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Anti-quantum-mechanical propaganda at Big Think

Like all platforms whose quality isn't carefully monitored and improved by a hierarchical system of competent filters, has become another Internet-media tool hijacked by mediocre activists – which almost entirely means deceitful, ideologically driven, far left activists – who are just pushy enough and will do everything to spread their stuff. Their knowledge of the actual science is shockingly poor.

Even when thousands of dollars per minute of content are flowing to such servers, the content may be expected to be less valuable than a vigorously and urgently used toilet paper if the quality control is absent so that even the most self-evident trash may get in. You can't be surprised that ludicrously wrong monologues such as

Space is dead: A challenge to the standard model of quantum mechanics
appear on that server. There are silly messages hidden in every other word over there and the density of explicit or implicit falsehoods is amazingly high. First, the title is composed of two parts. The first says that "space is dead" which is surely a "not really established" claim about quantum gravity while the second part is about a different issue altogether, the basic axioms of quantum mechanics.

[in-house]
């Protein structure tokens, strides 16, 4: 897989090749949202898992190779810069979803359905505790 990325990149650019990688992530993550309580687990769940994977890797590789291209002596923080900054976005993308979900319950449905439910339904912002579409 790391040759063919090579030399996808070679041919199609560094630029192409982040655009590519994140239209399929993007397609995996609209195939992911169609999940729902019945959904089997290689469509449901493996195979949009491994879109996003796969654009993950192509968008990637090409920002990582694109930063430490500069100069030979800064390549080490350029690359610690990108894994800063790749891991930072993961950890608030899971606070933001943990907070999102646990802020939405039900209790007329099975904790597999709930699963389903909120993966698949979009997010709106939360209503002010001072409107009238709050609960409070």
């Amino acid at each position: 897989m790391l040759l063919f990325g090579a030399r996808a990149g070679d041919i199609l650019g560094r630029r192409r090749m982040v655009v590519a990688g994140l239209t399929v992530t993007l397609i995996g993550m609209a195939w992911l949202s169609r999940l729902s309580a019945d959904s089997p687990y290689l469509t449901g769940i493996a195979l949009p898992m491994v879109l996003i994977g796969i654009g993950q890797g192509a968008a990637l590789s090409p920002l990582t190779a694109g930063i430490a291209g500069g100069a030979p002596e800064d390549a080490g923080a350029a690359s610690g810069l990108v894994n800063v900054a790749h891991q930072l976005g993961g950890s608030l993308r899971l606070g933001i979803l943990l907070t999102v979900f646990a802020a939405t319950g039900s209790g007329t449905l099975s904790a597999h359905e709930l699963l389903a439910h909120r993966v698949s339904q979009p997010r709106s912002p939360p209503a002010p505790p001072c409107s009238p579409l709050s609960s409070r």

These aren't really the same "topic", at least not yet. Quantum gravity is just an example of a quantum mechanical theory – or a special subclass of quantum mechanical theories if you wish. All serious researchers in quantum gravity accept all universal postulates of quantum mechanics and if some of them don't, they are extremely careful about their proposals how they could hypothetically violate these axioms without getting complete nonsense.

Also, the second part of the title talks about "the standard model of quantum mechanics". This is a completely illogical sequence of words indicating that the writer forgot what he was talking about and got stuck in self-referring loops. The reason is that quantum mechanics is already a theory – theories like QM are the ultimate stuff that theoretical physicists are constructing, filtering, and refining.

When they talk about "models", it means a more specific type of a theory. For example, the Standard Model of particle physics is a particular theory of a narrower type where the field content and the list of interactions is fully specified. But it's clear that a "model" in the ordinary sense isn't what the speaker has in mind. Instead, the self-referring contrived sequence of words "model of quantum mechanics" was chosen because the speaker wants to deny that quantum mechanics is already a theory at all. Instead, he wants to downgrade it to some heuristic speculation or a piece of arts that still needs something else, a real "theory", to become science. But that's demonstrably not the case. Quantum mechanics is a complete theory that defines which questions are scientifically meaningful and how to calculate the answers to these questions. No disagreement with the experiments has been found as of 2019; and similarly, no measurement that would be unanswerable by QM, even in principle, although there is evidence that one may get some nontrivial experimental answers, has been pointed out.